On March 26, 1997, San Diego police followed up on an anonymous tip and entered a home located in one of the city's wealthy suburban neighborhoods, according to History.com. Officers were greeted by the stench of decomposing bodies. Inside lay the corpses of 39 people – all dressed in identical tracksuits and shoes – who had committed mass suicide, thanks to the teachings of the infamous Heaven's Gate cult.
The group killed themselves as the Hale-Bopp comet approached Earth, in hopes of leaving the confines of their human lives to a ride on an alien spacecraft hiding in the comet's wake. America and the rest of the world were both horrified and confused.
The group had its roots back in the '70s, when a Texas music teacher named Marshall Applewhite lost his job after having an inappropriate relationship with a male student, according to Rolling Stone. Not long afterward, he met a nurse named Bonnie Nettles. Both had an interest in biblical prophecy, and Applewhite was convinced that the two were bonded somehow because they'd met in a previous life.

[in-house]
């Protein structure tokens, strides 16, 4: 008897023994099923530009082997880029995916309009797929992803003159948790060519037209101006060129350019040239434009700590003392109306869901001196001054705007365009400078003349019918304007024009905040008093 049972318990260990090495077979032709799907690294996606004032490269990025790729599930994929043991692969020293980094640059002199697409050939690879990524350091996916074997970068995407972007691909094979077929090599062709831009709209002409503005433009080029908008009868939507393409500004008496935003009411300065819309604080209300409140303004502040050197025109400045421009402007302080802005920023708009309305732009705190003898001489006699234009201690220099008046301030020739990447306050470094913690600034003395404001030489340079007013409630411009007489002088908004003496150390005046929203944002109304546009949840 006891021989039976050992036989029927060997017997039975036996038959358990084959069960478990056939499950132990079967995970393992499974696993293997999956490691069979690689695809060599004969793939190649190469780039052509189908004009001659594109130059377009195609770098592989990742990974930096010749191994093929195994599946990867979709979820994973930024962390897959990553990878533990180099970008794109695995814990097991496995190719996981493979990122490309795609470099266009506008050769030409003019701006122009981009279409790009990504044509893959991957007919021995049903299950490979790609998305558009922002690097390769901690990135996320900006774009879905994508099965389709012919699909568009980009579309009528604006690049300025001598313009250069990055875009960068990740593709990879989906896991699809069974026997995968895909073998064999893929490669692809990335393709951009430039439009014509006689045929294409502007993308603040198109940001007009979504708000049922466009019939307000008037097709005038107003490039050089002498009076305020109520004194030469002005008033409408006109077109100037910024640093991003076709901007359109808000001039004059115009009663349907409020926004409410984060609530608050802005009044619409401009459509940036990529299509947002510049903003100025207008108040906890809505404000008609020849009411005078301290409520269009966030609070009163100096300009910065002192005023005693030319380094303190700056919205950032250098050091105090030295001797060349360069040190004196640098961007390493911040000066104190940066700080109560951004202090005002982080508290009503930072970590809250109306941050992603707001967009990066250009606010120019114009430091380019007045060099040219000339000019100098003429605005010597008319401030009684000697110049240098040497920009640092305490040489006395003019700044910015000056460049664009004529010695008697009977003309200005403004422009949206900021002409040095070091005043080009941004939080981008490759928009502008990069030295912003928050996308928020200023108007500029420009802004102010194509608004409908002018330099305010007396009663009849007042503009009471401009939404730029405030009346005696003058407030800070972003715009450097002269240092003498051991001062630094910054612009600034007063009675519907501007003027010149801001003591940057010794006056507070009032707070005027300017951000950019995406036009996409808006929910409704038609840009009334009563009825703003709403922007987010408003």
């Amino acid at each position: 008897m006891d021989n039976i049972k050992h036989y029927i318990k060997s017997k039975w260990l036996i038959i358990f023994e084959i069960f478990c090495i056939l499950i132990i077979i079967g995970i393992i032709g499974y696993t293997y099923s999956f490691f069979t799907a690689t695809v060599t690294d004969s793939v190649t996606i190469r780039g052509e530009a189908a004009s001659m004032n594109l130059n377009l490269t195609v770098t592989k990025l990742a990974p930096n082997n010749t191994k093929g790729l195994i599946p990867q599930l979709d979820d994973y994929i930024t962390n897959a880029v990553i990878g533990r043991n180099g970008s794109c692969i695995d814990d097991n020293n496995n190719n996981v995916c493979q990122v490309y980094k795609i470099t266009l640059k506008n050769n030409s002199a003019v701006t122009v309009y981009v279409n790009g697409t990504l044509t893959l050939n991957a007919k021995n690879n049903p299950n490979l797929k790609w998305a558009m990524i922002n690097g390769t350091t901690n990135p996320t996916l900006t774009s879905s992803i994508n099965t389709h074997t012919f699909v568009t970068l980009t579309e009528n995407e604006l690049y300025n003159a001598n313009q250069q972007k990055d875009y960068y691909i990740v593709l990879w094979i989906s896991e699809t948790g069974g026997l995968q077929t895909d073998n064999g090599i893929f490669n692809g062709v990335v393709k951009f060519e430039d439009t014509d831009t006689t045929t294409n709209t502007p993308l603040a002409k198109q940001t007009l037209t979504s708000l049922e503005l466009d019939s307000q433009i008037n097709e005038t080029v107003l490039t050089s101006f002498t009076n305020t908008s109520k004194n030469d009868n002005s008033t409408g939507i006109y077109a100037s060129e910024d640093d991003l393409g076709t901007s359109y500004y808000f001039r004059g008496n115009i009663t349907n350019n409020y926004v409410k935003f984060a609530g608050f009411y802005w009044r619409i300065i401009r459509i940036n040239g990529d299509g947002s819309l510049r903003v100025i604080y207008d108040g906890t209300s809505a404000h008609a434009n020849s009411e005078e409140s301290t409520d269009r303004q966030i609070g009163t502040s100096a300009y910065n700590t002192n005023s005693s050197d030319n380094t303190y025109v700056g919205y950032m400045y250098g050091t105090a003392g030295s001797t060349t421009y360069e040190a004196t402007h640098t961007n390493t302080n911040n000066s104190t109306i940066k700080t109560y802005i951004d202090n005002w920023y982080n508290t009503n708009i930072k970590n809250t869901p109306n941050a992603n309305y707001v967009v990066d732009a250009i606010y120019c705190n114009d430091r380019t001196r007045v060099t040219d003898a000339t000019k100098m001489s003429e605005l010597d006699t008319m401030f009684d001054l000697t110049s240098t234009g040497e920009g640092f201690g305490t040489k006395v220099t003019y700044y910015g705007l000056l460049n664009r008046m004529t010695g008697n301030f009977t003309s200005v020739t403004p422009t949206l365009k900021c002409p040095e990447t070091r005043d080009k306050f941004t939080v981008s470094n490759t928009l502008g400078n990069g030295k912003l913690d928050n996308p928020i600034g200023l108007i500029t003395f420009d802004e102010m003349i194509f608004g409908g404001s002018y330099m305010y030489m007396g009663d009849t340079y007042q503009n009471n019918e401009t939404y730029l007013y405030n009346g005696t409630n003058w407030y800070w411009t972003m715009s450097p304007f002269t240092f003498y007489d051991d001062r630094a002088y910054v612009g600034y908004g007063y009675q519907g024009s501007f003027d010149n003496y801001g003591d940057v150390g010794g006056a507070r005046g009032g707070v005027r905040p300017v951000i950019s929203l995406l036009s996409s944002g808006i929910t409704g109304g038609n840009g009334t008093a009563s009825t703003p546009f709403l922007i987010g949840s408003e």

For her part, Nettles told Applewhite that she knew they'd meet someday ... because extraterrestrials had preordained their encounter.
Together, the two blended multiple religious teachings from the New Testament with various bits of eschatology, mysticism, astrology, asceticism, reincarnation and science fiction, as well as aspects of Applewhite's Presbyterian upbringing. All of this was influenced by Nettles' belief that a monk from the 1800s often had conversations with her, providing life guidance.
The two didn't have a romantic relationship. Instead, they bonded in their efforts to ascend to a higher plane of existence and ultimately reach the kingdom of heaven. Applewhite became calling himself "Do," and Nettles became "Ti." Or else they called themselves "Bo" and "Peep."
In the mid-1970s, they convinced a group of 20 Oregonians to leave behind their families, lives and worldly possessions for Colorado. There, they waited for an alien spaceship to arrive. It never did, so the group began dwindling.
In 1985, Nettles died from cancer, leaving Applewhite depressed. But he was undeterred. By the early 1990s, he'd tweaked his beliefs and started recruiting new members. The group bounced from place to place, sometimes living in campgrounds around the country, occasionally panhandling and always looking to recruit new converts, reported the New York Times.